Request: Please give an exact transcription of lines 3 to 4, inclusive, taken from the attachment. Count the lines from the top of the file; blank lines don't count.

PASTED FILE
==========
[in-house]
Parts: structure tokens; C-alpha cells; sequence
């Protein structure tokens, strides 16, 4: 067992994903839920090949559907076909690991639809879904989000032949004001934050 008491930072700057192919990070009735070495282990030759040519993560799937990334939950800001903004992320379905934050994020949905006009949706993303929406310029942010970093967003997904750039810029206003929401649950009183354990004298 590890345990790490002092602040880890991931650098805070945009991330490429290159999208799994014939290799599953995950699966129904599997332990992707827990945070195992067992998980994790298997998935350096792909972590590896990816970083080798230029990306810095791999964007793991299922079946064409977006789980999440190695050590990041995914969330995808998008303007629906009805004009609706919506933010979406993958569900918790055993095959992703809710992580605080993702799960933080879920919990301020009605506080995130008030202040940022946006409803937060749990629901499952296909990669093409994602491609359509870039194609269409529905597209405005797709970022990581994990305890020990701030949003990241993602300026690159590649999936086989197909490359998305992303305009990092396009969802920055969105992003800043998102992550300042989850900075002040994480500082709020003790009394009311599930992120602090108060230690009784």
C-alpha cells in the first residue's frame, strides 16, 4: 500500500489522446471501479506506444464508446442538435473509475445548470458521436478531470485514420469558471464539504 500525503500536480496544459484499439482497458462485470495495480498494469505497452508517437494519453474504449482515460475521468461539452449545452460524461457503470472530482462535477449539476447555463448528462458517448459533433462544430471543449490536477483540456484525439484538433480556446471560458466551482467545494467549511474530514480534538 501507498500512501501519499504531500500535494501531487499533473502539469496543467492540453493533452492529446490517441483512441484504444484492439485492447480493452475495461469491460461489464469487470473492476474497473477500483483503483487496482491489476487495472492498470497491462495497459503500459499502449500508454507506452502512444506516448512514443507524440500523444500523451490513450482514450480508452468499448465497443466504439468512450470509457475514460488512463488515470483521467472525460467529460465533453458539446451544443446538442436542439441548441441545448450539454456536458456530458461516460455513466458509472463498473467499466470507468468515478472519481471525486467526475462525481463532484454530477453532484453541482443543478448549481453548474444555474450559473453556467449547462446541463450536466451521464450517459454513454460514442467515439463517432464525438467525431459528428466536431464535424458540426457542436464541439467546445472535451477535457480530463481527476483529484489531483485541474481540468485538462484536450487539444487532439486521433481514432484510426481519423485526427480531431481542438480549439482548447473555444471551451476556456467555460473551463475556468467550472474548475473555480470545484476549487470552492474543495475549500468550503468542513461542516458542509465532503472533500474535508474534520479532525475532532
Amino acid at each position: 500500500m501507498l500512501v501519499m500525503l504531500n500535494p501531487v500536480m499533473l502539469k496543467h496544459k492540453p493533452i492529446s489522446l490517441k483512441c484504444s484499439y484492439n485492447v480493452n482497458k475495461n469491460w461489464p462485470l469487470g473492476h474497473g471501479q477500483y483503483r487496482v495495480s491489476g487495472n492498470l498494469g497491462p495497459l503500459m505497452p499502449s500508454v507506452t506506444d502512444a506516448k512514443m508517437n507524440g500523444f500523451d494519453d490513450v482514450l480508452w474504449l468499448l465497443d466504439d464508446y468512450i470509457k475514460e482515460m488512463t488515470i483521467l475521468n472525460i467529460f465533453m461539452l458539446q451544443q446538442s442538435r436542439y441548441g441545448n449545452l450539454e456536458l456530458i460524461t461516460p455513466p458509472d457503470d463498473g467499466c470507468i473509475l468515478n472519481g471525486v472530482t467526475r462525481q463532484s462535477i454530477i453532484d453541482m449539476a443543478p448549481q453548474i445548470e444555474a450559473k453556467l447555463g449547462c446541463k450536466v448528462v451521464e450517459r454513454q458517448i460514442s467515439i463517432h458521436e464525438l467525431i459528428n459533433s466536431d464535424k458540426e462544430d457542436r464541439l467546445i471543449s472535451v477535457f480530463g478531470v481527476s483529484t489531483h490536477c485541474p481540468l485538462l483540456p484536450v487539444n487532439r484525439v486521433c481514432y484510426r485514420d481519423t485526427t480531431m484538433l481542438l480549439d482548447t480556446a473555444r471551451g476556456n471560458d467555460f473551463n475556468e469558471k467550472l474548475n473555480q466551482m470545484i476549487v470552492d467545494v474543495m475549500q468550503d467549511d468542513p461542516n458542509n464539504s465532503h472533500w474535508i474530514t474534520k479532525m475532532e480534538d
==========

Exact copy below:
């Protein structure tokens, strides 16, 4: 067992994903839920090949559907076909690991639809879904989000032949004001934050 008491930072700057192919990070009735070495282990030759040519993560799937990334939950800001903004992320379905934050994020949905006009949706993303929406310029942010970093967003997904750039810029206003929401649950009183354990004298 590890345990790490002092602040880890991931650098805070945009991330490429290159999208799994014939290799599953995950699966129904599997332990992707827990945070195992067992998980994790298997998935350096792909972590590896990816970083080798230029990306810095791999964007793991299922079946064409977006789980999440190695050590990041995914969330995808998008303007629906009805004009609706919506933010979406993958569900918790055993095959992703809710992580605080993702799960933080879920919990301020009605506080995130008030202040940022946006409803937060749990629901499952296909990669093409994602491609359509870039194609269409529905597209405005797709970022990581994990305890020990701030949003990241993602300026690159590649999936086989197909490359998305992303305009990092396009969802920055969105992003800043998102992550300042989850900075002040994480500082709020003790009394009311599930992120602090108060230690009784």
C-alpha cells in the first residue's frame, strides 16, 4: 500500500489522446471501479506506444464508446442538435473509475445548470458521436478531470485514420469558471464539504 500525503500536480496544459484499439482497458462485470495495480498494469505497452508517437494519453474504449482515460475521468461539452449545452460524461457503470472530482462535477449539476447555463448528462458517448459533433462544430471543449490536477483540456484525439484538433480556446471560458466551482467545494467549511474530514480534538 501507498500512501501519499504531500500535494501531487499533473502539469496543467492540453493533452492529446490517441483512441484504444484492439485492447480493452475495461469491460461489464469487470473492476474497473477500483483503483487496482491489476487495472492498470497491462495497459503500459499502449500508454507506452502512444506516448512514443507524440500523444500523451490513450482514450480508452468499448465497443466504439468512450470509457475514460488512463488515470483521467472525460467529460465533453458539446451544443446538442436542439441548441441545448450539454456536458456530458461516460455513466458509472463498473467499466470507468468515478472519481471525486467526475462525481463532484454530477453532484453541482443543478448549481453548474444555474450559473453556467449547462446541463450536466451521464450517459454513454460514442467515439463517432464525438467525431459528428466536431464535424458540426457542436464541439467546445472535451477535457480530463481527476483529484489531483485541474481540468485538462484536450487539444487532439486521433481514432484510426481519423485526427480531431481542438480549439482548447473555444471551451476556456467555460473551463475556468467550472474548475473555480470545484476549487470552492474543495475549500468550503468542513461542516458542509465532503472533500474535508474534520479532525475532532